10) Reputational Damage. In today’s online game environment, where every new game must compete for players with hundreds of competitors, and where  players can easily communicate their satisfaction (or dissatisfaction) with the world through social media, a game’s reputation and relationship with its players is more critical than ever. According to Shahid Ahmad, the former Director of Strategic Content for Sony PlayStation:

“…one of the most important things you have as a developer is the community you can take with you, and your ability to engage with that directly and authentically… The most important thing a developer can do now is build their reputation. And that reputation is now as important, if not more important, as the games they make.”


Reputation is not only important to players, but it is also important to a game’s investors and shareholders as well.

The online video game industry has tended to think about fraud and abuse as a cost of doing business that can be dealt with reactively as situations arise. Unfortunately, this is the worst way for publishers to deal with these threats. Once a game is launched, the developer should be focused on providing regular game updates, patches, and new content required to keep the game competitive and interesting (to keep players playing and paying). If they are continuing development, they often don’t have the capacity deal with cheating and fraud. Worse, every day that bad actors are allowed to continue to operate within a game is a day where good players are driven away by their activities, all while making it progressively harder to remove them.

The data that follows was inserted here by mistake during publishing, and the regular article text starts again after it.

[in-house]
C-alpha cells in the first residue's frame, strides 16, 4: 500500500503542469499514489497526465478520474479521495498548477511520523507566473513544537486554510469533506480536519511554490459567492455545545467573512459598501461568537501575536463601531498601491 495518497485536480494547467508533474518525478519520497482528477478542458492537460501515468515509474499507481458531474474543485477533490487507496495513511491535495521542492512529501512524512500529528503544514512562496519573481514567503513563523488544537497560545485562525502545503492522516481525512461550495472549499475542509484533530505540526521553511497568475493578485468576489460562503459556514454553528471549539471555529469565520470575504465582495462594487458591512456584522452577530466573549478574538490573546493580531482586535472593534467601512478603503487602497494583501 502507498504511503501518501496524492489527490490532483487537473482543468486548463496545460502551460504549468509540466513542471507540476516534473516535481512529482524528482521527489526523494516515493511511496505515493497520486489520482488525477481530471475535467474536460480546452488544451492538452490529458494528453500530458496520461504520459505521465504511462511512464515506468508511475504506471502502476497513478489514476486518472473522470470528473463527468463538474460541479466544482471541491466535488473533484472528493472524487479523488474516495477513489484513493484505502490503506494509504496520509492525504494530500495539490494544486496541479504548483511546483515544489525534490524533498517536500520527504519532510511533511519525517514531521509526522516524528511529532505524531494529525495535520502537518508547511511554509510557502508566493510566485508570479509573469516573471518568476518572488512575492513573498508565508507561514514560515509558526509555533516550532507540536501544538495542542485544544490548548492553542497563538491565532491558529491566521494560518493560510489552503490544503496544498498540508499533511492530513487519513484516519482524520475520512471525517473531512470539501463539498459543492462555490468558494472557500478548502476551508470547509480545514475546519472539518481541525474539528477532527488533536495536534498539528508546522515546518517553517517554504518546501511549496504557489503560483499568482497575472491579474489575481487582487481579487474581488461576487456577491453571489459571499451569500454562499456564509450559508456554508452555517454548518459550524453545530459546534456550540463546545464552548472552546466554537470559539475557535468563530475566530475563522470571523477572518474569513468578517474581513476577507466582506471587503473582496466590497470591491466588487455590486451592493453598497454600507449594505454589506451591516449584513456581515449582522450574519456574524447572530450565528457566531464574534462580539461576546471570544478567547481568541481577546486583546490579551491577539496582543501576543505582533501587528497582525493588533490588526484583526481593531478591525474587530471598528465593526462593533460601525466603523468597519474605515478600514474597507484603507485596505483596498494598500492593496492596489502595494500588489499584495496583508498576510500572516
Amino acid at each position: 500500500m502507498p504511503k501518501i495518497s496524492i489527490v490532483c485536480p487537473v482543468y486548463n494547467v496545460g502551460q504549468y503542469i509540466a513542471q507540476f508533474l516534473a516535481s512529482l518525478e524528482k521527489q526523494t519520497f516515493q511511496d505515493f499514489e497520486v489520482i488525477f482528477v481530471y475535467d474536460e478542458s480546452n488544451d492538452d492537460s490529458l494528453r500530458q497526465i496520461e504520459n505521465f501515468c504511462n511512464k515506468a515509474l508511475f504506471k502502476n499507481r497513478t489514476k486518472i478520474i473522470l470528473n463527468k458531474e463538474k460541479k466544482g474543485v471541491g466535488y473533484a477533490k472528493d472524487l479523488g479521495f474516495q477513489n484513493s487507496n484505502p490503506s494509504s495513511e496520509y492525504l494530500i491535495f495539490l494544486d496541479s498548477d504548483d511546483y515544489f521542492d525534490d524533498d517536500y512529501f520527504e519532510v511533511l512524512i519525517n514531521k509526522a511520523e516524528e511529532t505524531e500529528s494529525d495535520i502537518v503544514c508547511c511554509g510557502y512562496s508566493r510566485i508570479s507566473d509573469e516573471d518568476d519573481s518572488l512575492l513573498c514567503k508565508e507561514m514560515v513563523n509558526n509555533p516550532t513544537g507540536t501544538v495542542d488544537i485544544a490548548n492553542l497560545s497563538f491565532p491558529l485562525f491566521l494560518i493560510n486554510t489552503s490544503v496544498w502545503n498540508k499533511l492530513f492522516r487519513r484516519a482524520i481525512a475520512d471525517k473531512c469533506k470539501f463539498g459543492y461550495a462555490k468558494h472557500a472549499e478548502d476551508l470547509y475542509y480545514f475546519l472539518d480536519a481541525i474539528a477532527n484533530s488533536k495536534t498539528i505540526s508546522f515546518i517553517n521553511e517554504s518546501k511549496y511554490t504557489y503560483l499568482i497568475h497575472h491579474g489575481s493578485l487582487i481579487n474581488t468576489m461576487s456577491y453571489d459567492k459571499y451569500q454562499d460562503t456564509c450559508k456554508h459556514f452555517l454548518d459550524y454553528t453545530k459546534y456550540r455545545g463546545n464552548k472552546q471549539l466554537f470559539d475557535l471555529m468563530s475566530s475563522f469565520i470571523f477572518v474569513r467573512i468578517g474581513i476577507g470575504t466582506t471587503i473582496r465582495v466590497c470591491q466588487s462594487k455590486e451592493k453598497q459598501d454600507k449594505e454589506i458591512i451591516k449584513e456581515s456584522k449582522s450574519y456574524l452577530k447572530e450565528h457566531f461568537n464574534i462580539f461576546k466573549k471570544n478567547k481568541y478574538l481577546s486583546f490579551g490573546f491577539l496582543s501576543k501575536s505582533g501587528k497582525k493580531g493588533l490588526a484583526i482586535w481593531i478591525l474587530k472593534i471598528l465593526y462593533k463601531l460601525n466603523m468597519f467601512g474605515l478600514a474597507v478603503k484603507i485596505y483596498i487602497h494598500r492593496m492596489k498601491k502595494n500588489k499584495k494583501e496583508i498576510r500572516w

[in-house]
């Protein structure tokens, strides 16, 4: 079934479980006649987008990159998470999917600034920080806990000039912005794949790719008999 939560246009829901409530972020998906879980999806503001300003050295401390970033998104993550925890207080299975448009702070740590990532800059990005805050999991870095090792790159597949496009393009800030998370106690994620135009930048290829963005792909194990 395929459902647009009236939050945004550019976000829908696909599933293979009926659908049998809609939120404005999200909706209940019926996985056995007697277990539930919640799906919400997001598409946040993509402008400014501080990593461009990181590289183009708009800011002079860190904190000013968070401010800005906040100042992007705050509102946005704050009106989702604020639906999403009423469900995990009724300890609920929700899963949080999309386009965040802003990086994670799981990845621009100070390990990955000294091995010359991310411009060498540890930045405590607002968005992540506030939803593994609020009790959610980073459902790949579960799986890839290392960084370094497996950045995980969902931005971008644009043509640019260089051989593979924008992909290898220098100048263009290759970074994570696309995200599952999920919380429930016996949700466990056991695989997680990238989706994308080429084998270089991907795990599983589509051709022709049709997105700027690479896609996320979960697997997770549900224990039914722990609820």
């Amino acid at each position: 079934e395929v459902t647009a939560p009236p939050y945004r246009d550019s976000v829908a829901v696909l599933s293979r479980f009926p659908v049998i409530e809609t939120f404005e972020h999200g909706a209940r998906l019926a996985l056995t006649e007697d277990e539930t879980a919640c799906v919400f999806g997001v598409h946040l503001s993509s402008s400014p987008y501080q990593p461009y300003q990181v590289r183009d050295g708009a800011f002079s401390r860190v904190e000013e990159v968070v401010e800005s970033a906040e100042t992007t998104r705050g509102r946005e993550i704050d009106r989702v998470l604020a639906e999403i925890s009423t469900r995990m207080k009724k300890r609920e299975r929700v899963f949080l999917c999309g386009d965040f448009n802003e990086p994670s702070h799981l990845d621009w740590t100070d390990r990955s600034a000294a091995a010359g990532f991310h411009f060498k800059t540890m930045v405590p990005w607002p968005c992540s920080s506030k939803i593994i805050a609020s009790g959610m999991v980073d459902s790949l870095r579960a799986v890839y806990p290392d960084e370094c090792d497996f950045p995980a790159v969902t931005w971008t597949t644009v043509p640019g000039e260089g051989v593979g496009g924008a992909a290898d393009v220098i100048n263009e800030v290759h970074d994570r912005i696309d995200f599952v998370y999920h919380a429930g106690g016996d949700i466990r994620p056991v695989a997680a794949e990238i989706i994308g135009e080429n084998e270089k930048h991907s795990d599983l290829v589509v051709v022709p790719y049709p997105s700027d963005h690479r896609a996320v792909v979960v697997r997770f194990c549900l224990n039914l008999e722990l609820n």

While nobody likes thinking about fraud (game developers tell me all the time that "I didn't get into this business to fight bad guys - I just want to make fun games"), the good news is that cheating, fraud, and abuse do not have to be a cost of doing business. If you're developing, or are considerting publishing, a game that relies on online payments, or that features virtual items or currency as a key gameplay component, do yourself a favor and think about these issues now, before they become a problem, because in the long run investing in effective and proactive tools designed to keep bad actors out will be cheaper - and make your players happier - than reacting.